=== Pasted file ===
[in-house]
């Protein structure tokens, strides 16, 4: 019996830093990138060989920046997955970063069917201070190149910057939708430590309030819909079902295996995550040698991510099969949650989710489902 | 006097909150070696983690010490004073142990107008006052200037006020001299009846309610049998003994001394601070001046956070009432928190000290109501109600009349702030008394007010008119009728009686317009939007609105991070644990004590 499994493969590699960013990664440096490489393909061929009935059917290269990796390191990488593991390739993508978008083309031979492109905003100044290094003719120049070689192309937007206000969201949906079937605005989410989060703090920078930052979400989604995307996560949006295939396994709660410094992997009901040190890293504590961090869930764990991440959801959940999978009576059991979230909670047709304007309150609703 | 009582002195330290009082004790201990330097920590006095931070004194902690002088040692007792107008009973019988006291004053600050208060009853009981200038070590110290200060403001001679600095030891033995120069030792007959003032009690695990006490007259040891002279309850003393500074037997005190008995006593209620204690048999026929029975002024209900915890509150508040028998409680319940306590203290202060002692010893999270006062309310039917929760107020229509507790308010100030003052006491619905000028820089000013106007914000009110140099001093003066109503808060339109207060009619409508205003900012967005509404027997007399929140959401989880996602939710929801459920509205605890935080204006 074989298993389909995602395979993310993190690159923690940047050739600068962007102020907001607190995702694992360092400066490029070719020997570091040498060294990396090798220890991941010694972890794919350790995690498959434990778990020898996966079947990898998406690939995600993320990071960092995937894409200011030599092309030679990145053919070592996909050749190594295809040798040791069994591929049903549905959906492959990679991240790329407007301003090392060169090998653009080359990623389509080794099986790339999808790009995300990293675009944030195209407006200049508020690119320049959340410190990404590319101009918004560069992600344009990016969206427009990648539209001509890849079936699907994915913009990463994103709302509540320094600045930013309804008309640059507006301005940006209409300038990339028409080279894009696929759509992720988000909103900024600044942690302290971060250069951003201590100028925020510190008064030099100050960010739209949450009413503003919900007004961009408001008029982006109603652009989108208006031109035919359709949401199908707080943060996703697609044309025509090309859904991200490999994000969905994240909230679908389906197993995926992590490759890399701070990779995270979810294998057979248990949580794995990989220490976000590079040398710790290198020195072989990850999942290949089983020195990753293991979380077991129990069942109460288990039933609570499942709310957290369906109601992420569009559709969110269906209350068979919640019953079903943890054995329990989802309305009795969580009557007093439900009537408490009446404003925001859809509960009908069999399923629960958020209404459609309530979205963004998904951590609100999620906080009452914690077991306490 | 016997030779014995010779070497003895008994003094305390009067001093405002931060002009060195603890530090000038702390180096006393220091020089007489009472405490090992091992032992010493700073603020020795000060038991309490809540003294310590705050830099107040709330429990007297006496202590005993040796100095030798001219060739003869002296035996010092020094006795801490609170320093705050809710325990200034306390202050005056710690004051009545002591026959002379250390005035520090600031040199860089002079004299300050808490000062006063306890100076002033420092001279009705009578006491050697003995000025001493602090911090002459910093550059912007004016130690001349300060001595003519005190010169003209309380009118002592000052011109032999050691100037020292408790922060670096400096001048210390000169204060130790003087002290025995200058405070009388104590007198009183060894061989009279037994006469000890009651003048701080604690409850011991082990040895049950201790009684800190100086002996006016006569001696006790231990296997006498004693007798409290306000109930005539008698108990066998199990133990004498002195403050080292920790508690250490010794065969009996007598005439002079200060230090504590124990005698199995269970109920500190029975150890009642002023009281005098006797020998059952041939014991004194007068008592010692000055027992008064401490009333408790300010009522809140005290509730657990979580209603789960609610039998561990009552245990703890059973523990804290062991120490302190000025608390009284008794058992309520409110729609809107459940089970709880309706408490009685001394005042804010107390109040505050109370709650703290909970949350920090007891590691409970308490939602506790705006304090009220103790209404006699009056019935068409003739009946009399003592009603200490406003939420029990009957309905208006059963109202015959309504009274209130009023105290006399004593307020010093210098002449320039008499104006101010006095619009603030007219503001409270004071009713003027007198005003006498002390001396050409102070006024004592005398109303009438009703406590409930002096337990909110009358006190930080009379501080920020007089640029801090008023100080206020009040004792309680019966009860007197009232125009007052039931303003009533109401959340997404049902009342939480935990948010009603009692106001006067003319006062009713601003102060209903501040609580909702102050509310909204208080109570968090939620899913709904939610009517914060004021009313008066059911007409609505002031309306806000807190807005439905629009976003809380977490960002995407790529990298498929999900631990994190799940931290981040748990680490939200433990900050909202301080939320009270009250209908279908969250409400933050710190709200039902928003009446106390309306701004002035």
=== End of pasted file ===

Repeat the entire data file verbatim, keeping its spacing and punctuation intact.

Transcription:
[in-house]
């Protein structure tokens, strides 16, 4: 019996830093990138060989920046997955970063069917201070190149910057939708430590309030819909079902295996995550040698991510099969949650989710489902 | 006097909150070696983690010490004073142990107008006052200037006020001299009846309610049998003994001394601070001046956070009432928190000290109501109600009349702030008394007010008119009728009686317009939007609105991070644990004590 499994493969590699960013990664440096490489393909061929009935059917290269990796390191990488593991390739993508978008083309031979492109905003100044290094003719120049070689192309937007206000969201949906079937605005989410989060703090920078930052979400989604995307996560949006295939396994709660410094992997009901040190890293504590961090869930764990991440959801959940999978009576059991979230909670047709304007309150609703 | 009582002195330290009082004790201990330097920590006095931070004194902690002088040692007792107008009973019988006291004053600050208060009853009981200038070590110290200060403001001679600095030891033995120069030792007959003032009690695990006490007259040891002279309850003393500074037997005190008995006593209620204690048999026929029975002024209900915890509150508040028998409680319940306590203290202060002692010893999270006062309310039917929760107020229509507790308010100030003052006491619905000028820089000013106007914000009110140099001093003066109503808060339109207060009619409508205003900012967005509404027997007399929140959401989880996602939710929801459920509205605890935080204006 074989298993389909995602395979993310993190690159923690940047050739600068962007102020907001607190995702694992360092400066490029070719020997570091040498060294990396090798220890991941010694972890794919350790995690498959434990778990020898996966079947990898998406690939995600993320990071960092995937894409200011030599092309030679990145053919070592996909050749190594295809040798040791069994591929049903549905959906492959990679991240790329407007301003090392060169090998653009080359990623389509080794099986790339999808790009995300990293675009944030195209407006200049508020690119320049959340410190990404590319101009918004560069992600344009990016969206427009990648539209001509890849079936699907994915913009990463994103709302509540320094600045930013309804008309640059507006301005940006209409300038990339028409080279894009696929759509992720988000909103900024600044942690302290971060250069951003201590100028925020510190008064030099100050960010739209949450009413503003919900007004961009408001008029982006109603652009989108208006031109035919359709949401199908707080943060996703697609044309025509090309859904991200490999994000969905994240909230679908389906197993995926992590490759890399701070990779995270979810294998057979248990949580794995990989220490976000590079040398710790290198020195072989990850999942290949089983020195990753293991979380077991129990069942109460288990039933609570499942709310957290369906109601992420569009559709969110269906209350068979919640019953079903943890054995329990989802309305009795969580009557007093439900009537408490009446404003925001859809509960009908069999399923629960958020209404459609309530979205963004998904951590609100999620906080009452914690077991306490 | 016997030779014995010779070497003895008994003094305390009067001093405002931060002009060195603890530090000038702390180096006393220091020089007489009472405490090992091992032992010493700073603020020795000060038991309490809540003294310590705050830099107040709330429990007297006496202590005993040796100095030798001219060739003869002296035996010092020094006795801490609170320093705050809710325990200034306390202050005056710690004051009545002591026959002379250390005035520090600031040199860089002079004299300050808490000062006063306890100076002033420092001279009705009578006491050697003995000025001493602090911090002459910093550059912007004016130690001349300060001595003519005190010169003209309380009118002592000052011109032999050691100037020292408790922060670096400096001048210390000169204060130790003087002290025995200058405070009388104590007198009183060894061989009279037994006469000890009651003048701080604690409850011991082990040895049950201790009684800190100086002996006016006569001696006790231990296997006498004693007798409290306000109930005539008698108990066998199990133990004498002195403050080292920790508690250490010794065969009996007598005439002079200060230090504590124990005698199995269970109920500190029975150890009642002023009281005098006797020998059952041939014991004194007068008592010692000055027992008064401490009333408790300010009522809140005290509730657990979580209603789960609610039998561990009552245990703890059973523990804290062991120490302190000025608390009284008794058992309520409110729609809107459940089970709880309706408490009685001394005042804010107390109040505050109370709650703290909970949350920090007891590691409970308490939602506790705006304090009220103790209404006699009056019935068409003739009946009399003592009603200490406003939420029990009957309905208006059963109202015959309504009274209130009023105290006399004593307020010093210098002449320039008499104006101010006095619009603030007219503001409270004071009713003027007198005003006498002390001396050409102070006024004592005398109303009438009703406590409930002096337990909110009358006190930080009379501080920020007089640029801090008023100080206020009040004792309680019966009860007197009232125009007052039931303003009533109401959340997404049902009342939480935990948010009603009692106001006067003319006062009713601003102060209903501040609580909702102050509310909204208080109570968090939620899913709904939610009517914060004021009313008066059911007409609505002031309306806000807190807005439905629009976003809380977490960002995407790529990298498929999900631990994190799940931290981040748990680490939200433990900050909202301080939320009270009250209908279908969250409400933050710190709200039902928003009446106390309306701004002035």